Williams made an ultra-quick transition to the Euroleague, much faster than anyone anticipated. His game fits well overseas and he is athletic enough and strong enough to play the 5 in certain lineups, or go big at the forward position. Williams' statistics from Bavaria to Istanbul are similar 11 games into the 2019-2020 season: PPG (11/11), 3PT% (35/37), FT% (55/84), REB (4.7/3.6), AST (1.2/0/4), STL (1.4/0.7).

Williams’ energy stood out early, but as mentioned above, he collapsed around January. As an individual everyone liked Williams, he was always smiling, very approachable and easy to communicate with.

Monroe's case is different. We really need to examine him and give him the benefit of the doubt of being a 29-year-old rookie. Not many people remember but Monroe was the most recruited teenager in high school in the United States. This is all life changing for him. A complete culture shock.

While power-clubs like Panathinaikos, CSKA Moscow and Barcelona landed Wesley Johnson, Kosta Koufos, Nikola Mirotic and Maccabi Tel Aviv brought in Quincy Acy and Omri Casspi, Munich once again pulled off a surprising move - a steal if I may - linking Greg Monroe.

This isn't Tarik Black who was trying to make an NBA roster but ended up in Europe. Monroe is a former No.7 lottery selection by Joe Dumars and the Detroit Pistons. He played almost a decade in the NBA, averaging 13.2 PPG, 8.3 RPG ans 2.1 AST - he averaged more assists in the NBA than Derrick Williams does in Europe (!). You know what that's credit to? His very high basketball IQ.

Monroe is an old school center. He was a special player. All-NBA Rookie 1st Team, who started in 48 games his rookie season. He led the Pistons in scoring his 2nd season. He posted a career-high 16 PPG playing all 81 games for the Bucks before making stops in Phoenix, Boston, Toronto and Philly.

Williams and Monroe are totally different players. Greg has a different skill set and he plays for a team that needs more coaching and discipline than it currently has. He is very intelligent, tends not to speak unless spoken too. He reads books - how many basketball players can you name on one hand that read books? I'm not sure if he thought Europe would be a walk in the park but the truth is he is getting banged around and not enough credit from the refs.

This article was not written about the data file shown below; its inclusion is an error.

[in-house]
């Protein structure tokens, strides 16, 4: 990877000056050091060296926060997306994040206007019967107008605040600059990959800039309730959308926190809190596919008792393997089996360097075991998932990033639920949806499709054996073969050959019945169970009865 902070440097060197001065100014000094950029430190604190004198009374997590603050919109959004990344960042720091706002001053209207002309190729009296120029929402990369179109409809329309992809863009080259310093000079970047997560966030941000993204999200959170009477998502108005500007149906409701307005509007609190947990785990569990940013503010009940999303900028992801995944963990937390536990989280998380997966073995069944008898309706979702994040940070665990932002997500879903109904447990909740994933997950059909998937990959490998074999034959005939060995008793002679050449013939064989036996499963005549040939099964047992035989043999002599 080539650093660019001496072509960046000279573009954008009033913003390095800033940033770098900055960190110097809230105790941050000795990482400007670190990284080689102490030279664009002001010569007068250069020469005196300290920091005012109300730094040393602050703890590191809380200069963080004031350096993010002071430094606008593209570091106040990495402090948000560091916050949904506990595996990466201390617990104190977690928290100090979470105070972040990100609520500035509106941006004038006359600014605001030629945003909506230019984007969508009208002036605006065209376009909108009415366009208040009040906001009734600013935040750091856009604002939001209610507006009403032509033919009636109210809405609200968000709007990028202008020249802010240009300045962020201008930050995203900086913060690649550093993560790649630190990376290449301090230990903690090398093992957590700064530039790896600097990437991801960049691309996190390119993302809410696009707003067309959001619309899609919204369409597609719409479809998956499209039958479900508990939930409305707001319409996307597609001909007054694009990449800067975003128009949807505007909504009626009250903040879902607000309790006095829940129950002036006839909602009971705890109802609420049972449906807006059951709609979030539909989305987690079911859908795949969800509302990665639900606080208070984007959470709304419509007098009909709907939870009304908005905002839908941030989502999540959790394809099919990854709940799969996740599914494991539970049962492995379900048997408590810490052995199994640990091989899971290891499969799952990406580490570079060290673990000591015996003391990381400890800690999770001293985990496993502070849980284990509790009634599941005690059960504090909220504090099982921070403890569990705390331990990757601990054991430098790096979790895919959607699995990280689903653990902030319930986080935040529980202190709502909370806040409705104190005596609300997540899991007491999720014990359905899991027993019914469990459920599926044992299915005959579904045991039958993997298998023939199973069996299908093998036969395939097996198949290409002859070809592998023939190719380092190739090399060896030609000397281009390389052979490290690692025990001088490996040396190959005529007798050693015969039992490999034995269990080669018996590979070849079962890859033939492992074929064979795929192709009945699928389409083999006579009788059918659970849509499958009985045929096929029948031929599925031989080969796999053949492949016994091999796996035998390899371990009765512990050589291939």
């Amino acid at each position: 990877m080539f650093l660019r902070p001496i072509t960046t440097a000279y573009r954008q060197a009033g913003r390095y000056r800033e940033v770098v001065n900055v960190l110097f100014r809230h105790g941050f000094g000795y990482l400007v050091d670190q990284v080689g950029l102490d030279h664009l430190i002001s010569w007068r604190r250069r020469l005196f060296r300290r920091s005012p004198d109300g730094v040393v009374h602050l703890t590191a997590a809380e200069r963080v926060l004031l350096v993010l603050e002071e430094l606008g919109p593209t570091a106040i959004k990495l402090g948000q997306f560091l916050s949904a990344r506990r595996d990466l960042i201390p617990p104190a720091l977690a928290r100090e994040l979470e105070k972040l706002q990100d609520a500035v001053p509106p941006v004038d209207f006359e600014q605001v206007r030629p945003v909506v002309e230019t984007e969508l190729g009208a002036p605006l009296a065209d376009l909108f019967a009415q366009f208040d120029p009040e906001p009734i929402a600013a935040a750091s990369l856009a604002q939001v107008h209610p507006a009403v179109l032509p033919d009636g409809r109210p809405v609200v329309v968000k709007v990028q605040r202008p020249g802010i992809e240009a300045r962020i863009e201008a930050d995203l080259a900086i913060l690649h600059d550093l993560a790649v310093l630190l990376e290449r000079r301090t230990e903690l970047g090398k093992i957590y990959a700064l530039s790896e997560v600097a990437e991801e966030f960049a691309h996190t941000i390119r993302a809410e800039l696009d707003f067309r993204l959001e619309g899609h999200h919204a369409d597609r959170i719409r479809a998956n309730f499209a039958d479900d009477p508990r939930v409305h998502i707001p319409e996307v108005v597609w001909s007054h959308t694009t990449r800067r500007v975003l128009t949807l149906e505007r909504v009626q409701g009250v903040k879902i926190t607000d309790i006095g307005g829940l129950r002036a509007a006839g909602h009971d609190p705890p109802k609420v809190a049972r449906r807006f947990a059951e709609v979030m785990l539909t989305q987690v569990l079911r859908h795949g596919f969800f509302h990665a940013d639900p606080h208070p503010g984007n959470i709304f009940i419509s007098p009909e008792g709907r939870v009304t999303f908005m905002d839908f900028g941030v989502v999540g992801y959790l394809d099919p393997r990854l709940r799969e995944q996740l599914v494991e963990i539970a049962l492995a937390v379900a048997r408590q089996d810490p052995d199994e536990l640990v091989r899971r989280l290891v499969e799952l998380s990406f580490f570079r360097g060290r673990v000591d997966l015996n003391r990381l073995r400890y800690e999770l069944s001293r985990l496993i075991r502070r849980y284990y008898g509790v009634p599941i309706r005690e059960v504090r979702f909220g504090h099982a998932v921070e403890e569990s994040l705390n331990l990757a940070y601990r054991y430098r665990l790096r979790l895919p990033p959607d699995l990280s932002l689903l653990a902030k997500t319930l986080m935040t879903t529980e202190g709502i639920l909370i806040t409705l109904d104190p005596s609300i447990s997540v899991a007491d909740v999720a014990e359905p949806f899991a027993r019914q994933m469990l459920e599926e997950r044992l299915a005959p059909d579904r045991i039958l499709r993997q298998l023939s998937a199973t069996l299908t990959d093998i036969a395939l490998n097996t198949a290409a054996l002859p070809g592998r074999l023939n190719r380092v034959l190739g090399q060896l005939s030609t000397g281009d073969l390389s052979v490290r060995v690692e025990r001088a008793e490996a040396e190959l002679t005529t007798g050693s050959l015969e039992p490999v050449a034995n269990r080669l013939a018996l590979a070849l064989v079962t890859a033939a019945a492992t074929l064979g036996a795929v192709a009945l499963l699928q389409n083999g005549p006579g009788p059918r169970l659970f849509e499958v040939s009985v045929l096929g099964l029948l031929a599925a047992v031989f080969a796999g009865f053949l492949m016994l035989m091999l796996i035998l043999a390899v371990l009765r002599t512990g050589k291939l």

Monroe had some really poor shooting games, because by the time he gets the ball after battling for position and fighting in the paint, he is exhausted - but these are growing pains he needs to learn from. Monroe is posting thus far 12.7PPG but shooting just 48% from 2PT (kind of odd for a 211 centimeters hulk), 6REB and almost 3AST per game, credit to his IQ and abilities to kick out the ball to the open guard or play with his fellow big man. He struggled vs CSKA's Kyle Hines (4/10 FG), ASVEL's Tonye Jekiri (3/10 FG), Milano's Kaleb Tarczewski (3/9 FG), Olympiacos' Nikola Milutinov (7/17 FG) and Valencia's Bojan Dubljevic (1/6 FG). Monroe did well vs Khimki, Baskonia, Real Madrid and Fenerbahce, but he is coming off a downhill ride against Anadolu Efes and Maccabi Tel Aviv, combining for 7PTS and 4.5REB on 42% FG shooting. That’s bad for ur starting center.

Monroe is a very physical player, especially on offense and close to the rim. He knows how to pass, but needs to step up his game on defense where he hasn't shown as much toughness or willingness to compete, and he gets scored on easily.

"We take pride in our defense. Monroe knows how to play in the post, but we did our best to keep him out of the paint and use our quickness to exploit their weaknesses,” said Maccabi Tel Aviv center Othello Hunter.

His yellow-and-blue frontcourt teammate Tarik Black added: "Monroe is a great player with a long history in the NBA. He's had a great career from high school, to Georgetown to the NBA. I have a lot of respect for him and I'm happy for him".

Monroe's adjustment curve to Europe has taken longer than it did Williams. The NBA wasn't welcoming him anymore. Today's big men can dribble, step out to shoot 3s, and are more agile than Monroe. Europe actually suits him better, but it will take him time. I believe he will proceed to be more dominant in the later half of the season, once he gets the hang of things and figures it out. He might've had a smoother landing with Stefan Jovic as PG on the roster, but nonetheless he is making solid strides.